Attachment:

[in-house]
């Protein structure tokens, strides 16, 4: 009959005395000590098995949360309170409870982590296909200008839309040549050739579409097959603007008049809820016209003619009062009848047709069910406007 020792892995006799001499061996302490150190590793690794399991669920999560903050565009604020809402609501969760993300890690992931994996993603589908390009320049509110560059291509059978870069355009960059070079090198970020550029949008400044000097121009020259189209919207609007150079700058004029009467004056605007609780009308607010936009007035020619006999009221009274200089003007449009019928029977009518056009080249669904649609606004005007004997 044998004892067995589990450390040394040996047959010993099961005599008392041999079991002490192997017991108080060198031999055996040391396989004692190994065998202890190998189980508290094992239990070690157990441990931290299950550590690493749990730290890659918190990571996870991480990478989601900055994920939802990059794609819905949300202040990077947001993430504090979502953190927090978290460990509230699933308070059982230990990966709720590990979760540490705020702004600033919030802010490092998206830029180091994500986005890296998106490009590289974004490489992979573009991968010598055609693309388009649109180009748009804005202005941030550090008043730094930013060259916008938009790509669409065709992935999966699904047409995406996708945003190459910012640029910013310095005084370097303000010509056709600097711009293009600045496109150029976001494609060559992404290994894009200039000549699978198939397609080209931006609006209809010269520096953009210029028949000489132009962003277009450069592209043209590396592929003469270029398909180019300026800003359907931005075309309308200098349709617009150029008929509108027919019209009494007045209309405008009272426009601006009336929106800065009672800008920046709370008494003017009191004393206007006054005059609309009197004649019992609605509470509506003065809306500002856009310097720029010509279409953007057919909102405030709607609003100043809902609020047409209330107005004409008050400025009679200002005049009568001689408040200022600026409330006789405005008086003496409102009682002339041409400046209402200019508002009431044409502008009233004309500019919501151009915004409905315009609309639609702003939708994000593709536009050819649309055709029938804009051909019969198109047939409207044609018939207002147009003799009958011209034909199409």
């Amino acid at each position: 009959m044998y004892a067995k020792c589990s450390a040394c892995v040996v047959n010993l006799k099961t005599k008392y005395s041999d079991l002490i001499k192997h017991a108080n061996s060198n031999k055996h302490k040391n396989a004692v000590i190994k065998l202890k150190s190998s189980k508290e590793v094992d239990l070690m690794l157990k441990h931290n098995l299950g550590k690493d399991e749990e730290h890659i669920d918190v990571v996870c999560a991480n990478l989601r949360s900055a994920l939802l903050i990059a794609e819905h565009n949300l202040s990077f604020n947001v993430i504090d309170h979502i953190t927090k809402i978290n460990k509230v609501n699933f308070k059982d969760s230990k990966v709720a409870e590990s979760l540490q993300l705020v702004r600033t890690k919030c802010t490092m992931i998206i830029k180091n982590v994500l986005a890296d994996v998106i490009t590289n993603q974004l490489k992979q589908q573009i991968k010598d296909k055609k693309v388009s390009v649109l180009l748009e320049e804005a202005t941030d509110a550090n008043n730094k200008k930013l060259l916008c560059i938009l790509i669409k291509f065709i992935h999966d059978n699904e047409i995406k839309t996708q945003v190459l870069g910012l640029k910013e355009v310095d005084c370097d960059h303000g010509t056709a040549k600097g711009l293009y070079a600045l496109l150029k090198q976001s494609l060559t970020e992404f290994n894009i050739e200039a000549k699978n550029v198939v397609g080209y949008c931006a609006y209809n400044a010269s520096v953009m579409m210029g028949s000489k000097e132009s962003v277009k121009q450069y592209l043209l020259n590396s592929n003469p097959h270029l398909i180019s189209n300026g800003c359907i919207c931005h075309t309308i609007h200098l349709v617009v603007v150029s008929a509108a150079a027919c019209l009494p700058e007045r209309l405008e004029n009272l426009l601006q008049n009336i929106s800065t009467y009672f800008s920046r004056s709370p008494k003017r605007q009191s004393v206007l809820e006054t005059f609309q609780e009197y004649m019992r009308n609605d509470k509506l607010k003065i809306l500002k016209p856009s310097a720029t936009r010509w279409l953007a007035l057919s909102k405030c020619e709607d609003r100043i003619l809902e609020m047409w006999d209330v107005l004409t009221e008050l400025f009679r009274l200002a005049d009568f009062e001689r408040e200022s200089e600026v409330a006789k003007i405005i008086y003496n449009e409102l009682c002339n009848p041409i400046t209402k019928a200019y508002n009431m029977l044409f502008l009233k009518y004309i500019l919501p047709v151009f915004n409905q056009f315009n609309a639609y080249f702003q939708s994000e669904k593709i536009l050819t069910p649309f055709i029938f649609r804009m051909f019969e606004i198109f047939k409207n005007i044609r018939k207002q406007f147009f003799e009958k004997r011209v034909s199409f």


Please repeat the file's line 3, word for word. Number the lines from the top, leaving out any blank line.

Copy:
């Amino acid at each position: 009959m044998y004892a067995k020792c589990s450390a040394c892995v040996v047959n010993l006799k099961t005599k008392y005395s041999d079991l002490i001499k192997h017991a108080n061996s060198n031999k055996h302490k040391n396989a004692v000590i190994k065998l202890k150190s190998s189980k508290e590793v094992d239990l070690m690794l157990k441990h931290n098995l299950g550590k690493d399991e749990e730290h890659i669920d918190v990571v996870c999560a991480n990478l989601r949360s900055a994920l939802l903050i990059a794609e819905h565009n949300l202040s990077f604020n947001v993430i504090d309170h979502i953190t927090k809402i978290n460990k509230v609501n699933f308070k059982d969760s230990k990966v709720a409870e590990s979760l540490q993300l705020v702004r600033t890690k919030c802010t490092m992931i998206i830029k180091n982590v994500l986005a890296d994996v998106i490009t590289n993603q974004l490489k992979q589908q573009i991968k010598d296909k055609k693309v388009s390009v649109l180009l748009e320049e804005a202005t941030d509110a550090n008043n730094k200008k930013l060259l916008c560059i938009l790509i669409k291509f065709i992935h999966d059978n699904e047409i995406k839309t996708q945003v190459l870069g910012l640029k910013e355009v310095d005084c370097d960059h303000g010509t056709a040549k600097g711009l293009y070079a600045l496109l150029k090198q976001s494609l060559t970020e992404f290994n894009i050739e200039a000549k699978n550029v198939v397609g080209y949008c931006a609006y209809n400044a010269s520096v953009m579409m210029g028949s000489k000097e132009s962003v277009k121009q450069y592209l043209l020259n590396s592929n003469p097959h270029l398909i180019s189209n300026g800003c359907i919207c931005h075309t309308i609007h200098l349709v617009v603007v150029s008929a509108a150079a027919c019209l009494p700058e007045r209309l405008e004029n009272l426009l601006q008049n009336i929106s800065t009467y009672f800008s920046r004056s709370p008494k003017r605007q009191s004393v206007l809820e006054t005059f609309q609780e009197y004649m019992r009308n609605d509470k509506l607010k003065i809306l500002k016209p856009s310097a720029t936009r010509w279409l953007a007035l057919s909102k405030c020619e709607d609003r100043i003619l809902e609020m047409w006999d209330v107005l004409t009221e008050l400025f009679r009274l200002a005049d009568f009062e001689r408040e200022s200089e600026v409330a006789k003007i405005i008086y003496n449009e409102l009682c002339n009848p041409i400046t209402k019928a200019y508002n009431m029977l044409f502008l009233k009518y004309i500019l919501p047709v151009f915004n409905q056009f315009n609309a639609y080249f702003q939708s994000e669904k593709i536009l050819t069910p649309f055709i029938f649609r804009m051909f019969e606004i198109f047939k409207n005007i044609r018939k207002q406007f147009f003799e009958k004997r011209v034909s199409f």